It’s been an ideal period for investors: A climate of fear is their best friend. Those who invest only when commentators are upbeat end up paying a heavy price for meaningless reassurance. – Warren Buffett
The stock market ended the week on a high note with a strong rally on Friday but it wasn’t enough to prevent the S&P 500 Index and the Dow Jones Industrial Average from posting their fourth straight losing week. The Nasdaq Composite Index bucked the trend and closed higher for the first time in four weeks as investors gravitated back to technology stocks that had sold off recently. Despite Friday’s rebound, though, the S&P 500 is still down nearly 6% in the month of September as investors face a number of uncertainties. A major concern is a possible resurgence of coronavirus cases in the U.S. after Europe reported a spike in cases and the United Kingdom was reportedly considering another national lockdown to halt an increase in infections. These worries surfaced despite growing optimism from Dr. Anthony Fauci that scientists will find one or more safe and effective vaccines by year end or early 2021 with enough vaccine doses by April. Moderna, Pfizer, Johnson & Johnson and AstraZeneca are all currently working on getting a vaccine as quickly as possible. There also is growing concern that the economic recovery might be in jeopardy unless another economic relief package can be passed by Congress. Federal Reserve Chairman Jerome Powell has made it clear that the Fed is committed to using all of the monetary policy tools at its disposal to ensure that the economic recovery is as strong as possible. But economists and the Fed have also argued that an additional economic relief package is needed to keep the recovery on track. Negotiations in Congress over a new coronavirus stimulus bill could become even more contentious after the passing of Supreme Court Justice Ruth Bader Ginsburg and the upcoming confirmation hearing of President Trump’s nominee, Amy Coney Barrett. Democrats in the House of Representatives have prepared a $2.4 trillion stimulus bill that is far less than their original bill but the amount still exceeds the targeted bill of about $1 trillion that the Republicans have proposed. With a presidential election also looming in less than 40 days, it’s safe to say that the financial markets will continue to be volatile in the weeks ahead.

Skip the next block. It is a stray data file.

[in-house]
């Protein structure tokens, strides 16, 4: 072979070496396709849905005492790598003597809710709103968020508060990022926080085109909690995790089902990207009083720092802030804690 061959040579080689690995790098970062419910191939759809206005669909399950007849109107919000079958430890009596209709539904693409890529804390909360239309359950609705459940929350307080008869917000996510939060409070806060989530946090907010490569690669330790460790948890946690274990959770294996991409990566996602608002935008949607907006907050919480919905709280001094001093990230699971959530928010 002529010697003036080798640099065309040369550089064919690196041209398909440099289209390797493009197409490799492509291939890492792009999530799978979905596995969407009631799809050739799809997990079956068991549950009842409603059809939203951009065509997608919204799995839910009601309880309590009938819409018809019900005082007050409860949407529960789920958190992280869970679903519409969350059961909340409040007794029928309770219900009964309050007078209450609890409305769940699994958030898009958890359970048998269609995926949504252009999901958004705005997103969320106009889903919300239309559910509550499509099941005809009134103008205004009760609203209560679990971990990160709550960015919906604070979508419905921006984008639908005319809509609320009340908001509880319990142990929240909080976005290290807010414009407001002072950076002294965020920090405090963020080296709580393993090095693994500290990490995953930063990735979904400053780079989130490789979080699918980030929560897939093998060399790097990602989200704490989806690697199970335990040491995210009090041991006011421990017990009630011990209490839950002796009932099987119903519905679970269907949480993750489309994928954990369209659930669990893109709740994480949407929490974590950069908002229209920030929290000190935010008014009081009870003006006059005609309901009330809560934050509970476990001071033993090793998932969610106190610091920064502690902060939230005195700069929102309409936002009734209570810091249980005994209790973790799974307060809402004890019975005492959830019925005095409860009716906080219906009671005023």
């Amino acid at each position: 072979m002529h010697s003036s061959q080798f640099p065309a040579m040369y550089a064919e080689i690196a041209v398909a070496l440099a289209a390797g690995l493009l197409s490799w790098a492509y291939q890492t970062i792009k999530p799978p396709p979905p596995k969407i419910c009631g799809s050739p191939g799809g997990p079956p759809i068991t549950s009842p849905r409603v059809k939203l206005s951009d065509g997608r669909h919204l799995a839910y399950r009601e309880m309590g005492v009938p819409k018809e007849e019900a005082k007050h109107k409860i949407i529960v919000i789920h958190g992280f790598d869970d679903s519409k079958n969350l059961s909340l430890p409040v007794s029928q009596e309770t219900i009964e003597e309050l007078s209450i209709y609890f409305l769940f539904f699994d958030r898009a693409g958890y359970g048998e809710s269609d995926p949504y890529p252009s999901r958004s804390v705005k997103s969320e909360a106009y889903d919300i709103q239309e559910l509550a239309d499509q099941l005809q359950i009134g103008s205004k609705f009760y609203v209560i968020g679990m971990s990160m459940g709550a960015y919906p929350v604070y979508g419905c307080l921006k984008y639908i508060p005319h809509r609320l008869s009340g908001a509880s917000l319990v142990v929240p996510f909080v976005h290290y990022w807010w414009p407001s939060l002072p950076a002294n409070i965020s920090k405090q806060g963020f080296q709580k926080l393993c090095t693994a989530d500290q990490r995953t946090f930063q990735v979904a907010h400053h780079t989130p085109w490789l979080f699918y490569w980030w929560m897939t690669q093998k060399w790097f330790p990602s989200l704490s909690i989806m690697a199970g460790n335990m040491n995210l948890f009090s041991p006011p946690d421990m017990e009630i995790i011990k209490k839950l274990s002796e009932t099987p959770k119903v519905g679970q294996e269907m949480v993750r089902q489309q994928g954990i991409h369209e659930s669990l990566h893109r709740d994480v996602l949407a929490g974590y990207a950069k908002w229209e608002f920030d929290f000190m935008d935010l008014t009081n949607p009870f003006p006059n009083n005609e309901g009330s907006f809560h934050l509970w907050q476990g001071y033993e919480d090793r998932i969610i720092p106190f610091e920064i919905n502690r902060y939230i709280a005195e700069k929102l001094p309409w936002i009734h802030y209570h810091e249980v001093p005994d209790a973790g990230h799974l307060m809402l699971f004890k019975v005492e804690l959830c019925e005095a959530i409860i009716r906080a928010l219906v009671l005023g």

Existing home sales increased for the third straight month in August with the fastest pace of home sales recorded since December 2006 as home buyers took advantage of low mortgage interest rates. New home sales in August were also strong as they jumped to their highest level in 14 years. With housing demand strong for both new and existing homes and supply limited, prices are increasing, which will eventually affect affordability. Durable goods orders rose for the fourth consecutive month in August but the increase was modest and less than expected after a large gain in July. Weekly jobless claims were 870,000 compared to expectations of 850,000.
For the week, the Dow Jones Industrial Average declined 1.8% to 27,173 while the S&P 500 Index fell 0.6% to close at 3,298. The Nasdaq Composite Index rose 1.1% to close at 10,913.
The most important piece of economic data this week will be the September employment report, which is expected to show that 933,000 jobs were created and that the unemployment rate dipped to 8.2% from 8.4% in August. The September ISM manufacturing index is expected to be solidly in expansion territory while the final estimate for second quarter gross domestic product (GDP) should show that the economy contracted at an annual rate of 31.7%. The Consumer Confidence Index for September is forecast to jump to 90, slightly less than the post-pandemic high of 91.7 in July.
The most notable companies scheduled to report earnings this week are McCormick, Conagra Brands, Constellation Brands, PepsiCo, Bed Bath & Beyond and Micron Technology.
After gaining over 7% in August for its best performance in the month in 36 years, the S&P 500 Index has lived up to its reputation in September of being the worst performing month for stocks. At last week’s low, the benchmark was down 10% from its recent high as the S&P 500 ended the week with its fourth consecutive weekly loss. The technology-laden Nasdaq Composite Index, whose mega-cap tech shares had become overvalued and had benefited from the shelter-in-place rules of the coronavirus pandemic, dropped even more at its low, falling about 14% from its recent high. Since the beginning of September, though, value-oriented sectors that would benefit from an economic recovery have outperformed growth sectors such as technology. Cheaper and more economically sensitive sectors such as materials, energy and industrials as well as other cyclical stocks would fall into the value category. Recent optimism about a vaccine as well as stronger than expected housing and manufacturing data and improvement in the labor market are positive signs that the economic recovery is gaining traction. Many analysts are also raising their corporate earnings estimates for the fourth quarter, which is bullish for stocks. With an accommodative Federal Reserve that has reiterated time and time again that it will do whatever it takes to bolster an economic recovery, the stock market correction may have run its course and could be poised to move higher. Although there are certainly risks around the upcoming election and a possible resurgence in coronavirus cases this fall, the market may have put in its low last week. Historically, the stock market tends to rise in the fourth quarter and even more so in years when there is a presidential election.